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Table of Contents
Foreword
Preface
Glossary

Chapter 3: Geologic Structure and Landforms

3.94: Raised Strandlines on the Hudson Bay Coast South of Cape Churchill

The weight of ice that covered Manitoba during the Pleistocene “caused depression of the earth’s crust which rebounded towards its former position once the ice melted. Depression and subsequent rebound was greatest where the ice was thickest. In Manitoba the Hudson Bay lowlands were depressed relative to sea level, resulting in transgression of the sea (called the Tyrrell Sea) as far inland as 200 km from the present shore of Hudson Bay. Strandlines formed along the shore and have since been elevated to heights as much as 183 m on the Manitoba-Northwest Territories [Nunavut] border.”[i]

In this photograph of an area about 15 miles (24 km) south of Cape Churchill, a series of strandlines can be seen running roughly parallel to the coast of Hudson Bay 1. The most prominent strandlines are the highest 2, suggesting that the sea stood at this level for an extended period. Below them are less continuous strandlines 3 formed as the sea retreated in stages. Many lakes exist in the lower land between strandlines. These vary in tone from very dark grey 4 to almost white 5, depending on the lake surface/sun angle/camera angle relationship (the specular reflection effect). The White Whale River reaches the sea in this area 6. Part of its course can be traced back from the coast 7, but further inland it is difficult to follow. Inland from the strandlines is flatland covered by shrub-tundra, although around Klohn Lake 8 in the southwest the dark tone suggests more shrubs 9. This area in which drainage is to the north also includes numerous lakes in various tones 10.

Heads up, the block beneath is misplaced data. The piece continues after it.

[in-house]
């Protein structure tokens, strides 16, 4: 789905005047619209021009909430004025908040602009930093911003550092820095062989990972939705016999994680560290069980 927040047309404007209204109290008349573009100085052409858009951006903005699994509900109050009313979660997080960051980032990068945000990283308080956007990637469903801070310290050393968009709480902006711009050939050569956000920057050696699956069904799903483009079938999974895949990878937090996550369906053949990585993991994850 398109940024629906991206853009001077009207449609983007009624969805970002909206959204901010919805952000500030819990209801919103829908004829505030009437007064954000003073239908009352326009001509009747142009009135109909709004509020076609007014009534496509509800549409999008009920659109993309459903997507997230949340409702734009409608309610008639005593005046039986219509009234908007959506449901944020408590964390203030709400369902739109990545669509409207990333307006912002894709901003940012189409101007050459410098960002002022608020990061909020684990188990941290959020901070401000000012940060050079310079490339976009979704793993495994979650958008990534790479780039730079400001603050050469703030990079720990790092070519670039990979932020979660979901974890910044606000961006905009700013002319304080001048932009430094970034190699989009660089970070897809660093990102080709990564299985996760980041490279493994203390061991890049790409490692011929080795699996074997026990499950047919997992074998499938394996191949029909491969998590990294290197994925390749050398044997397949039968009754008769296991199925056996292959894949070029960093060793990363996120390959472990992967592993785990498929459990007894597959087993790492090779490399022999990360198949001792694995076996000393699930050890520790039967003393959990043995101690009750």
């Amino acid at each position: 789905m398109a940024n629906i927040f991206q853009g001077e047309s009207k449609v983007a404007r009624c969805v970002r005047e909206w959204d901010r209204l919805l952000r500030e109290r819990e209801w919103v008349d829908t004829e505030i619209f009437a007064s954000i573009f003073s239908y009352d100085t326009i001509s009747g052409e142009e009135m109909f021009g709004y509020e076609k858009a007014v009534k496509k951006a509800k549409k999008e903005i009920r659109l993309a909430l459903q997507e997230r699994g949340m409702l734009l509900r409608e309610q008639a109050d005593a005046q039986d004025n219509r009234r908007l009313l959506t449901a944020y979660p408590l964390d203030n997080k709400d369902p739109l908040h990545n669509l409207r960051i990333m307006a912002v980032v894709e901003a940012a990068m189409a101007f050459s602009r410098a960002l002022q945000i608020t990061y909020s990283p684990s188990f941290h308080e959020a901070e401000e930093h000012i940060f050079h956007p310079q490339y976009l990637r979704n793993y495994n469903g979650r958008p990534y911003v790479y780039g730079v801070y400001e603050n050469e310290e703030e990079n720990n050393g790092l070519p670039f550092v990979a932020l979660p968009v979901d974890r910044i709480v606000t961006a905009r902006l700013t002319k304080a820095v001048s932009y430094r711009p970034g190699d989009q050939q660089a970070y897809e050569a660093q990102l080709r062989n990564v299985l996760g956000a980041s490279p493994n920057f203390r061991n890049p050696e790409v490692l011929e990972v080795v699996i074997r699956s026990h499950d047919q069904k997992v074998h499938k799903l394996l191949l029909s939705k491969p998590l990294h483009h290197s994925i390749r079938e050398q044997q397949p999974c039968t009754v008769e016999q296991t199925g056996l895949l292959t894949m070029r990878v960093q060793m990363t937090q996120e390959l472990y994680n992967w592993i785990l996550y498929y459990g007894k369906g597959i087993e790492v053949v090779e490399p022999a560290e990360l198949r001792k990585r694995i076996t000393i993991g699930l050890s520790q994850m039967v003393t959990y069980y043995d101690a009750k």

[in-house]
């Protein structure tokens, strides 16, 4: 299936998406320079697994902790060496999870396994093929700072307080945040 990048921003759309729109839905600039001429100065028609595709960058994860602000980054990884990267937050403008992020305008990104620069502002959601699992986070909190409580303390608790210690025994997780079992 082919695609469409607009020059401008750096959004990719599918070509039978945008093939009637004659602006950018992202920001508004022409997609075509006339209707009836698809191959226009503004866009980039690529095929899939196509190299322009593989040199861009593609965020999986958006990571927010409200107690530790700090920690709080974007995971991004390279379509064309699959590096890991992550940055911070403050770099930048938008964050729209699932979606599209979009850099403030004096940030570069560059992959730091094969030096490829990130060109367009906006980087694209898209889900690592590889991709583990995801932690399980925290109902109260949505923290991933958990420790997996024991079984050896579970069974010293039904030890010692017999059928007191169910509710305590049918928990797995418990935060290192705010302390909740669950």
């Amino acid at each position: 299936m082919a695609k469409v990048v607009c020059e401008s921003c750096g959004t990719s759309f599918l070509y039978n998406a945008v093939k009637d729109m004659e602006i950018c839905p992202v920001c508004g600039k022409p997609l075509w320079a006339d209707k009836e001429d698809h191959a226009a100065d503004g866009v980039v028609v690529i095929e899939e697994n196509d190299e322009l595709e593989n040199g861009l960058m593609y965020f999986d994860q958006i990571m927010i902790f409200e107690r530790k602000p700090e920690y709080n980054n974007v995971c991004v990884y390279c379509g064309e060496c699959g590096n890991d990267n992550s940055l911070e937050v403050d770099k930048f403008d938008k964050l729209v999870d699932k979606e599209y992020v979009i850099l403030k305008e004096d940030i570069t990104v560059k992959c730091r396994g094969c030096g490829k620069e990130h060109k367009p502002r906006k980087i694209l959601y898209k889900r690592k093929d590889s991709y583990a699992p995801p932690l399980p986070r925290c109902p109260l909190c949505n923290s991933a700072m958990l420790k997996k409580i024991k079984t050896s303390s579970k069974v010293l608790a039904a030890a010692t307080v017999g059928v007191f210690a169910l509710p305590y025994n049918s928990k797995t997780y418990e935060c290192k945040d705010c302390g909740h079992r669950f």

Figure 3.94: Raised Strandlines on the Hudson Bay Coast South of Cape Churchill

Figure 3.94: Raised Strandlines on the Hudson Bay Coast South of Cape Churchill

Figure 3.94

Vertical air photograph: A17406-66

Flight height: 30,000 feet a.s.l.; lens focal length: 88.28 mm

Date: July 31, 1961

Scale: 1: 101,000 (approx.)

Location of the mouth of White Whale River: 58 34'N, 93° 08'W

Map sheets: 1:250,000 54K Cape Churchill

Notes

[i] Corkery, M. T. “Geology and Landforms of Manitoba” in Welsted, Everitt, & Stadel eds. op. cit., 18.